Instead of His wrath and judgment, today’s Scripture says the God of the Bible is offering to all nations (and individuals) of the world to come fellowship with Him through His Son. He changed their status, from being worthy of punishment, to being recipients of His grace. People still die and go to hell today, but they do so having rejected the Gospel of the Grace of God that would have saved them from that penalty of sin. They had a chance to be permanently reconciled to God by His Son’s death, and they refused it. God is not “getting even” with anyone—Christians or lost people—living today. The only divine punishment in the Dispensation of Grace is after physical death. In our Dispensation of Grace, God’s attitude toward the world is highlighted in the opening line of every Pauline epistle“grace and peace.”

“Where sin abounded, grace did much more abound” (Romans 5:20).

God’s Offer to the Nations

Sunday, September 11, 2016

“…[T]hat God was in Christ, reconciling the world unto himself, not imputing their trespasses unto them; and hath committed unto us the word of reconciliation” (2 Corinthians 5:19 KJV).

Today’s Scripture is God’s offer to all the nations of the world today.

September 11, 2001 was a day that changed our nation forever. It was the worst terrorist attack in our two-century national history. Afterward, many Americans began to talk about “God Bless America” and “God Save the United States.” These phrases are not as commonplace as they used to be.

In the 15 years that have passed since that awful day, it is a sad commentary that “God” is now the least of our nation’s concerns. With the redefining of marriage, controversial political arena, moral decay, skyrocketing national debt, and the uncertainty as to what constitutes a human life and what does not, obviously, the God of the Bible has been largely pushed out… until we need His help, and then we cry out to Him. Unless we need Him, we rather not think about anything He has to say.

While many argue that God is judging America today for its sins, the Bible does not support such an idea. Certainly, God dealt with Israel in that manner—“Do good and I will bless, but disobey and I will curse” (Leviticus chapter 26; Deuteronomy chapter 28)—but we have no relation to that Old Covenant of Law.

For the last 20 centuries, God has offered His grace to all the world’s nations, to have a right standing before Him by trusting Jesus Christ. People still die and go to hell, but today’s Scripture says that God is not judging nations for their sins. Through Jesus Christ’s finished crosswork, God offers reconciliation to sinners, whether here or around the world. However, that grace is exhaustible, and one day, it will be replaced with His wrath (Romans 2:1-16). Still, we believers are not appointed to God’s wrath; we are saved from all wrath through Jesus Christ (Romans 5:9; 1 Thessalonians 1:10; 1 Thessalonians 5:9).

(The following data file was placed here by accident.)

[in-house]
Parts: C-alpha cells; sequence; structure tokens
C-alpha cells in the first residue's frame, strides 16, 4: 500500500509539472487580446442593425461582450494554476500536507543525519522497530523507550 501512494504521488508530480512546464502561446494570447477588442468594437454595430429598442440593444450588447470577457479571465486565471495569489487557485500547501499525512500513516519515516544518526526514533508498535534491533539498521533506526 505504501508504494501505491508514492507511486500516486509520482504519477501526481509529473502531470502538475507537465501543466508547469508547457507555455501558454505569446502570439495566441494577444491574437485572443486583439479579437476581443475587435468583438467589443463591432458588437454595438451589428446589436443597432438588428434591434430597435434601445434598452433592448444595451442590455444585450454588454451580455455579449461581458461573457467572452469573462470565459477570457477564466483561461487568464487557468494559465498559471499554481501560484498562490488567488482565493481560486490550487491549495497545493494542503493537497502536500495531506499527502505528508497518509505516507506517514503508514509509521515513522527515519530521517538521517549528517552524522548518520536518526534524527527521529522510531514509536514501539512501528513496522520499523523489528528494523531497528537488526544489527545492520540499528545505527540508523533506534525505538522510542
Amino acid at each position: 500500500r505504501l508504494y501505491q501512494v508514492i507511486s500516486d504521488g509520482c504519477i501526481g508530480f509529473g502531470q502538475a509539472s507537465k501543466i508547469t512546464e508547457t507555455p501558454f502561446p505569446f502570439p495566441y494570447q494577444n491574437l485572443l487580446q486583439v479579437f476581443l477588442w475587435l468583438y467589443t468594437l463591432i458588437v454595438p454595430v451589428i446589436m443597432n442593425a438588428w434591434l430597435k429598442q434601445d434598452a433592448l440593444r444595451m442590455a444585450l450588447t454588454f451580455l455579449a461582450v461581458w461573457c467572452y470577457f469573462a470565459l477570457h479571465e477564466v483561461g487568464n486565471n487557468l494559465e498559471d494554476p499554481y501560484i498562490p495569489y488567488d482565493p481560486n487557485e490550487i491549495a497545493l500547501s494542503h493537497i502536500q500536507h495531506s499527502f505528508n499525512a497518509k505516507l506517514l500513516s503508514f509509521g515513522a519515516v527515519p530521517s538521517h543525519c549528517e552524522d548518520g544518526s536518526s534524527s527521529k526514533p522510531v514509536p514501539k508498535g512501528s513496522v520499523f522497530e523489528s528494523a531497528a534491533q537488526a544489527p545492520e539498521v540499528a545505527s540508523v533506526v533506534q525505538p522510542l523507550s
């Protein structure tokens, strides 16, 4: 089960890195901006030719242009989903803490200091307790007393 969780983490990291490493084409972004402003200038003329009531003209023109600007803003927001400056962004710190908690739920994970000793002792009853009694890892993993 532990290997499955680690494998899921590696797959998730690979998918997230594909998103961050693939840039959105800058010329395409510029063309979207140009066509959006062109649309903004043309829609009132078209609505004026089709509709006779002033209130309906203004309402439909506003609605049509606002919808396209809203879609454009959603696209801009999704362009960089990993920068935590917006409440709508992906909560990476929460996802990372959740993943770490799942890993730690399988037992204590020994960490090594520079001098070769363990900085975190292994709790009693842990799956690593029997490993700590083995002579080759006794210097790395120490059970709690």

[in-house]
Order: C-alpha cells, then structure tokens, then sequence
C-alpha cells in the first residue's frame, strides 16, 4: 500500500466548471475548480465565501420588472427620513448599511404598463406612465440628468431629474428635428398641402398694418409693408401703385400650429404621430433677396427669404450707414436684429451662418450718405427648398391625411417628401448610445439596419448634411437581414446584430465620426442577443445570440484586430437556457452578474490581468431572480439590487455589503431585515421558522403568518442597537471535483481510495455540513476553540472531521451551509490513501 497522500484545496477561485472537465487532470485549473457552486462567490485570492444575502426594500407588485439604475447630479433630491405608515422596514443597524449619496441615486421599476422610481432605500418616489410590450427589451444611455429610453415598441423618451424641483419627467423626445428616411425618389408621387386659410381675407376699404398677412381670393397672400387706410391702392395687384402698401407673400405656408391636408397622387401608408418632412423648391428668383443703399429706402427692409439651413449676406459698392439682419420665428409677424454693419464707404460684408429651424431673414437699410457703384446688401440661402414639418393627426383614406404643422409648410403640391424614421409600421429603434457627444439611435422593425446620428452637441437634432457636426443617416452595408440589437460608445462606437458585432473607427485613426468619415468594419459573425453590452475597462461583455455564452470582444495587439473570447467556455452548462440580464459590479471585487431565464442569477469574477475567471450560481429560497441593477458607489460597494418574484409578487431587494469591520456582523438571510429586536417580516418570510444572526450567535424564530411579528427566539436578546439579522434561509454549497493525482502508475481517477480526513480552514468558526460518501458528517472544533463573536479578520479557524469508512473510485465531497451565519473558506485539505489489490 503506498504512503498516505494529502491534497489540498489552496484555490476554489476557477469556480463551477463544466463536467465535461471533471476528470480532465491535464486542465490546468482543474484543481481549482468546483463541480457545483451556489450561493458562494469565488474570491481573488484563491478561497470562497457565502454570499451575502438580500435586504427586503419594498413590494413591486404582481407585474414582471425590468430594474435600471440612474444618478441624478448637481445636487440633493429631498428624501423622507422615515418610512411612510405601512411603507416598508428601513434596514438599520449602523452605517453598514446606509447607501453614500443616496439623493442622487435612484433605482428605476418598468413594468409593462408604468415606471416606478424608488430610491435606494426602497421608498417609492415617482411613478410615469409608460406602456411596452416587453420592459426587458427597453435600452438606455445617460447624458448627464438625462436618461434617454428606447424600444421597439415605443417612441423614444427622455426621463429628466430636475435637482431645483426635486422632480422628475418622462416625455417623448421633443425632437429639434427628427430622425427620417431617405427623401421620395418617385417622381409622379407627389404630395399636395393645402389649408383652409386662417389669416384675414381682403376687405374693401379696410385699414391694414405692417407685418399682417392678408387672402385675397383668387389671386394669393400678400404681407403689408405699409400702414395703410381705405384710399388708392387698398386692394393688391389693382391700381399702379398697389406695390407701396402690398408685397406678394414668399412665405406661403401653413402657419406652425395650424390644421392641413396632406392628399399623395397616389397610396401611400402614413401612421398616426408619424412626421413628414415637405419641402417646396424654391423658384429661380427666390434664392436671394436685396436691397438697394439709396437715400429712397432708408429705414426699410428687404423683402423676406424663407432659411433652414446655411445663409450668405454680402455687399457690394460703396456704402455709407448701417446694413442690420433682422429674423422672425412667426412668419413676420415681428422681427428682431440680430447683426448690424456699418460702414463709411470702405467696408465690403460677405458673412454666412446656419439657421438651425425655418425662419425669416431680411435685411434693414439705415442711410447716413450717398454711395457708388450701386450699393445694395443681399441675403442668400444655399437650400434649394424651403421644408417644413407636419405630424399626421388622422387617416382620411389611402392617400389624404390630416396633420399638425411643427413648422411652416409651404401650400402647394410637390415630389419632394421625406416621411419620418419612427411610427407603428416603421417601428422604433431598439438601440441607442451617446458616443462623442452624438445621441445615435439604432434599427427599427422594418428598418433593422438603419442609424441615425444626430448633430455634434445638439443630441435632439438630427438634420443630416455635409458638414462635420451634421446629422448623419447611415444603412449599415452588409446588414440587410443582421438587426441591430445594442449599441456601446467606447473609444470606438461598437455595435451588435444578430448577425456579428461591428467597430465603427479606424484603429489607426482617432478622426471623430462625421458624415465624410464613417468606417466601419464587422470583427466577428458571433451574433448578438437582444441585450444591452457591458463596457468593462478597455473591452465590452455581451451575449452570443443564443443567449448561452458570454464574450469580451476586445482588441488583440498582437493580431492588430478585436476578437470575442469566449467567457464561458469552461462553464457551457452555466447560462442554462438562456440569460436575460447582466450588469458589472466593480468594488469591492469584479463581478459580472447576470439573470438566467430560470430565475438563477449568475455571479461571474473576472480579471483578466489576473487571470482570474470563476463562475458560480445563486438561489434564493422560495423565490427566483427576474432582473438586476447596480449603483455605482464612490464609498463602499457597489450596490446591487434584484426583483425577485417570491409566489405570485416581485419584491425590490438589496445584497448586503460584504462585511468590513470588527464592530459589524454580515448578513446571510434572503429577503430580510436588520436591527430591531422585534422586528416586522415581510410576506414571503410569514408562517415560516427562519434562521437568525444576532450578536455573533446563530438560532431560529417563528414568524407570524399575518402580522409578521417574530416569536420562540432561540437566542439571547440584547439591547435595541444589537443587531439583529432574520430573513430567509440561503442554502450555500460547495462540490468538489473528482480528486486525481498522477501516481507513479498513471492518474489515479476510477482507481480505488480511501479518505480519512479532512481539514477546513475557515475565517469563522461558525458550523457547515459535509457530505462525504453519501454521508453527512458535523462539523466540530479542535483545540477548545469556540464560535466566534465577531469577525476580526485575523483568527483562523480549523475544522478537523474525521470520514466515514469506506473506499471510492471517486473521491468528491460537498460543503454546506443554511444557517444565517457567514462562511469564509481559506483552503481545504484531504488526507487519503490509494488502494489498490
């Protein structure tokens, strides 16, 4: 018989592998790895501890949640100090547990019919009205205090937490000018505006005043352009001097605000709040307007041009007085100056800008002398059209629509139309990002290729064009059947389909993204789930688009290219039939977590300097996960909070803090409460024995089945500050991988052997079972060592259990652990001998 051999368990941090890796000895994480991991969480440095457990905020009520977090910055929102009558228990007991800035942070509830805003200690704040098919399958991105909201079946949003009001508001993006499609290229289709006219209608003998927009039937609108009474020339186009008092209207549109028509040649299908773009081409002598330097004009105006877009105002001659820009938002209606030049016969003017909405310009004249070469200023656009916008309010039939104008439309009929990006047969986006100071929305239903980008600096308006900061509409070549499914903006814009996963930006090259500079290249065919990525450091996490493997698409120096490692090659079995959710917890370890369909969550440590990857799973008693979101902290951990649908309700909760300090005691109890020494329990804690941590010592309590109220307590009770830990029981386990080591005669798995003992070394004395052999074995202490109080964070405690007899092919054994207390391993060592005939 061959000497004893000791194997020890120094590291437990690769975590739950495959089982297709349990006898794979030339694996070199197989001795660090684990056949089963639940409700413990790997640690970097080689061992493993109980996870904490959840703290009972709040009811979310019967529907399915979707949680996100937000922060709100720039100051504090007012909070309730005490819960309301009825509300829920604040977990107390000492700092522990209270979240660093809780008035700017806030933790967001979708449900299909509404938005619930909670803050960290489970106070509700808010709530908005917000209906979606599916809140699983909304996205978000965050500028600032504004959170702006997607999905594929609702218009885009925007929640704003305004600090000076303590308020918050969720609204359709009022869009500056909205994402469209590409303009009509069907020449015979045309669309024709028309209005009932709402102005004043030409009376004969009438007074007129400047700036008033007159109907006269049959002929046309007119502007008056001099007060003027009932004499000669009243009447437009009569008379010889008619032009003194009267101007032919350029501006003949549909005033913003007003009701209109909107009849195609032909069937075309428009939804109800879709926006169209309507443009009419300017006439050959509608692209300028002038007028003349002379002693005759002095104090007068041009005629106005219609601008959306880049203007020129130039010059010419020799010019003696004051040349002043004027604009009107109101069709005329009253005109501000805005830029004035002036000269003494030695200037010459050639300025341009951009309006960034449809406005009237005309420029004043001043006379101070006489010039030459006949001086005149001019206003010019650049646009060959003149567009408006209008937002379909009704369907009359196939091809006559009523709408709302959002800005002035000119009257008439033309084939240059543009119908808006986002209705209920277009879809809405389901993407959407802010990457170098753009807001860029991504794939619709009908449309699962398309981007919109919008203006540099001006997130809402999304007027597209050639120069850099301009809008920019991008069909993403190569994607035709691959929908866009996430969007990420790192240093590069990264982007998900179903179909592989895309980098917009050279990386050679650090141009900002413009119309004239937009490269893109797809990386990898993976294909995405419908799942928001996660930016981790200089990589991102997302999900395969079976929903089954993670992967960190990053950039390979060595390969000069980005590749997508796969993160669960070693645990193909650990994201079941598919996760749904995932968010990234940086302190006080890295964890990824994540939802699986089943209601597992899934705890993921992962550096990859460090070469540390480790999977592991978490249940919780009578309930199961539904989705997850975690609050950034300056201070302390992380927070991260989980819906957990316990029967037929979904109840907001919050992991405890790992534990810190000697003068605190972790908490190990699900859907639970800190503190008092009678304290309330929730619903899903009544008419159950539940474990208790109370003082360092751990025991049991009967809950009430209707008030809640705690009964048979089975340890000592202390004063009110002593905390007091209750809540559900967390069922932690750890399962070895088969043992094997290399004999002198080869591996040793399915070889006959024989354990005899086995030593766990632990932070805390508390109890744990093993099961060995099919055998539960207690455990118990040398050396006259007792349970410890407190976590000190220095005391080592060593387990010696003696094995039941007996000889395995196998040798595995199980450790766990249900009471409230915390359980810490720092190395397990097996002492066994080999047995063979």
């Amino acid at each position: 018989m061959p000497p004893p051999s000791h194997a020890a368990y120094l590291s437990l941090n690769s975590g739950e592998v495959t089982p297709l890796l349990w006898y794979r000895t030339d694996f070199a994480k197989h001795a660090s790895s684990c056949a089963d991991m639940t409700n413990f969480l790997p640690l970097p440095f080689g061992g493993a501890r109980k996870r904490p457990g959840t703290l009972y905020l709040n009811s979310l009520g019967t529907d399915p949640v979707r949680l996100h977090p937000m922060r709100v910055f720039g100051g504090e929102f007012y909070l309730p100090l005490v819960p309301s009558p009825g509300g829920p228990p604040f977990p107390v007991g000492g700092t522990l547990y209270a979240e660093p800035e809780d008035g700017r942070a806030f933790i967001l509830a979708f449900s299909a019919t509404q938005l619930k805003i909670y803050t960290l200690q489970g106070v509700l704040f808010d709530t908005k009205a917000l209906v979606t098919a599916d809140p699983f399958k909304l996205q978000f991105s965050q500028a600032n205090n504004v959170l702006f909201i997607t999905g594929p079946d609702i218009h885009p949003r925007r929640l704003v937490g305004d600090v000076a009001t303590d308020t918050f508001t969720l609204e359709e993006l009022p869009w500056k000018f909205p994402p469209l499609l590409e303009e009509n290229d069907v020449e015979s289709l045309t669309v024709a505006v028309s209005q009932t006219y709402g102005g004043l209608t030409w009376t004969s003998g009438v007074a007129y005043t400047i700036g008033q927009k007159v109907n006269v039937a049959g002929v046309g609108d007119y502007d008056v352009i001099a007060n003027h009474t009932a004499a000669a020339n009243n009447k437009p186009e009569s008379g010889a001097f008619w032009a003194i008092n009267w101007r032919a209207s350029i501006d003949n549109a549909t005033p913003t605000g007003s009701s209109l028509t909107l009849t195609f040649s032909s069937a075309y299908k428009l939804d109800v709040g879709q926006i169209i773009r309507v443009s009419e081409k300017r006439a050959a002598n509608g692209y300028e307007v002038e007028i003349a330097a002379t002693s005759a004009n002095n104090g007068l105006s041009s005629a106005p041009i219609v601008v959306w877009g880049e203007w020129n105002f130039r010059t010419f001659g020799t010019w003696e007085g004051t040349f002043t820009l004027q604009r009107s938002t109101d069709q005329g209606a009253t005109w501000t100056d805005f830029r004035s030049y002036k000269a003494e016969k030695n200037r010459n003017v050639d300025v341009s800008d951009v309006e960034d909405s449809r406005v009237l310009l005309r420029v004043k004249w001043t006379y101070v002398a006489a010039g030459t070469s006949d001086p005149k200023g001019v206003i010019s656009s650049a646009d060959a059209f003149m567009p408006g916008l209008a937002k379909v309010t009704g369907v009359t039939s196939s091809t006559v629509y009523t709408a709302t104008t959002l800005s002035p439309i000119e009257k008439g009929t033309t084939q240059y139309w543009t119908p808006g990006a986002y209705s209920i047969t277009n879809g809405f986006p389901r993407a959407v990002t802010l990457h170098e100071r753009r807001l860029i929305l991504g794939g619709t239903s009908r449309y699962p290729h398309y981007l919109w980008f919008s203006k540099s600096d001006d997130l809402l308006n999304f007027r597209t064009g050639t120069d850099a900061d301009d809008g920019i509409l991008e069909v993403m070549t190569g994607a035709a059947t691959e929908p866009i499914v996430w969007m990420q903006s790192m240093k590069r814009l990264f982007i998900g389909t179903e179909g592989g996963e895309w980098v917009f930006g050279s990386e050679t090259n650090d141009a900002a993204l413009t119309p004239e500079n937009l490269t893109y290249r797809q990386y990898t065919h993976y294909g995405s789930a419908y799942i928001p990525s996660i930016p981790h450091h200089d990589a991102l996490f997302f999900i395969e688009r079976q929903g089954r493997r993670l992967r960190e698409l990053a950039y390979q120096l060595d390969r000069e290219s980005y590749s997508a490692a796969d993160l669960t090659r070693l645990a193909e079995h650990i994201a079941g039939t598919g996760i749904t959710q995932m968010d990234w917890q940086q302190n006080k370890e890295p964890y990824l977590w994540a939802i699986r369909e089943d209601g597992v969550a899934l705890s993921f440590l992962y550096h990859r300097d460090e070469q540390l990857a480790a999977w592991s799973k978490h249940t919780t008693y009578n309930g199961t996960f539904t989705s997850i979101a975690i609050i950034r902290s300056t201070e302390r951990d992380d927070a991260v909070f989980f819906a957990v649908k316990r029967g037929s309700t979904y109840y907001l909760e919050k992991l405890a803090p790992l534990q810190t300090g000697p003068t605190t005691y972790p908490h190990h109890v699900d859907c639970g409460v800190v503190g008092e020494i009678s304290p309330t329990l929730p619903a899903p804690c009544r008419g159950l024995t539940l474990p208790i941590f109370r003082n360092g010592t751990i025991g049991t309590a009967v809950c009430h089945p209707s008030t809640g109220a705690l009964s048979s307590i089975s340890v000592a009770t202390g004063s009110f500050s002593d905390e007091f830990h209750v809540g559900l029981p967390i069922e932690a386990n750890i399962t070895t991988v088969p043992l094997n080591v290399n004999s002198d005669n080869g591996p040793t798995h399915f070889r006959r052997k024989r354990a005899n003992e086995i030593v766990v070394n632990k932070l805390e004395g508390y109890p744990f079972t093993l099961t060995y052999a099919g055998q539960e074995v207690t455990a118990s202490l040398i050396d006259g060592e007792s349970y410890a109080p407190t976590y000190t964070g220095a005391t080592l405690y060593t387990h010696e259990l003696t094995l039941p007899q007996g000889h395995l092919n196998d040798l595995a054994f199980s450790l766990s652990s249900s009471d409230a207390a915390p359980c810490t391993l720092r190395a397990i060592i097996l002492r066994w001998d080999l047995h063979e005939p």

The only hope for America—yea, for any nation—is faith in Jesus Christ alone!

*You can also see our 2011 Bible study commemorating the 10th anniversary of 9/11. It can watched here or read here.

The Misunderstood Messiah #5

Wednesday, December 30, 2015

“Ye do the deeds of your father. Then said they to him, We be not born of fornication; we have one Father, even God” (John 8:41 KJV).

Did you ever notice the magnitude of the insult put forth toward Jesus Christ in today’s Scripture?

Once Christ replied with sound doctrine (verses 42-47), Israel’s religious leaders simply resorted to name-calling again (verse 48): “Say we not well that thou art a Samaritan, and hast a devil?” A Samaritan was half-Jew/half-Gentile, and “the Jews [had] no dealings with the Samaritans” (John 4:9). Notice Jesus was insulted twice more—they called Him a “Samaritan” and “devil possessed.” Throughout the rest of John chapter 8, Israel’s religious leaders continue arguing with Jesus and nearly stone Him to death (verse 59)!

Why did Jesus not simply “zap” these religionists and instantly throw them into hellfire? They belittled and blasphemed Him several times in this one account, and then attempted to murder Him, but rather than Jesus killing them with His spoken word (which would have been justified), He only conversed with them. Why?

Remember, when the Apostles James and John saw how the Samaritans refused to accommodate Jesus, they asked Him if He wanted them to call down fire from heaven and consume those sinners, He replied, “Ye know not what manner of spirit ye are of. For the Son of man is not come to destroy men’s lives, but to save them” (Luke 9:55,56). This First Coming of Christ was His “meek and lowly” coming: He did not come to judge man’s sins, but to die for them!

Even today, God is still not pouring out His wrath on wicked mankind (2 Corinthians 5:19), creatures who still snicker at Jesus Christ, deceive others in His name, persecute His saints, ignore His Word, and “rub His nose” in their sins. Lost mankind is wasting God’s grace and mercy that He is offering so freely. When His grace is finally exhausted, the undiluted wrath that has accumulated will finally be poured out (His Second Coming). May we trust Jesus Christ as our personal Saviour now so we have our sins forgiven now, lest we face that angry, righteous God in judgment (2 Thessalonians 1:7-9)!

For more information, you may also see our archived Bible Q&A: “Did God ‘rape’ Mary?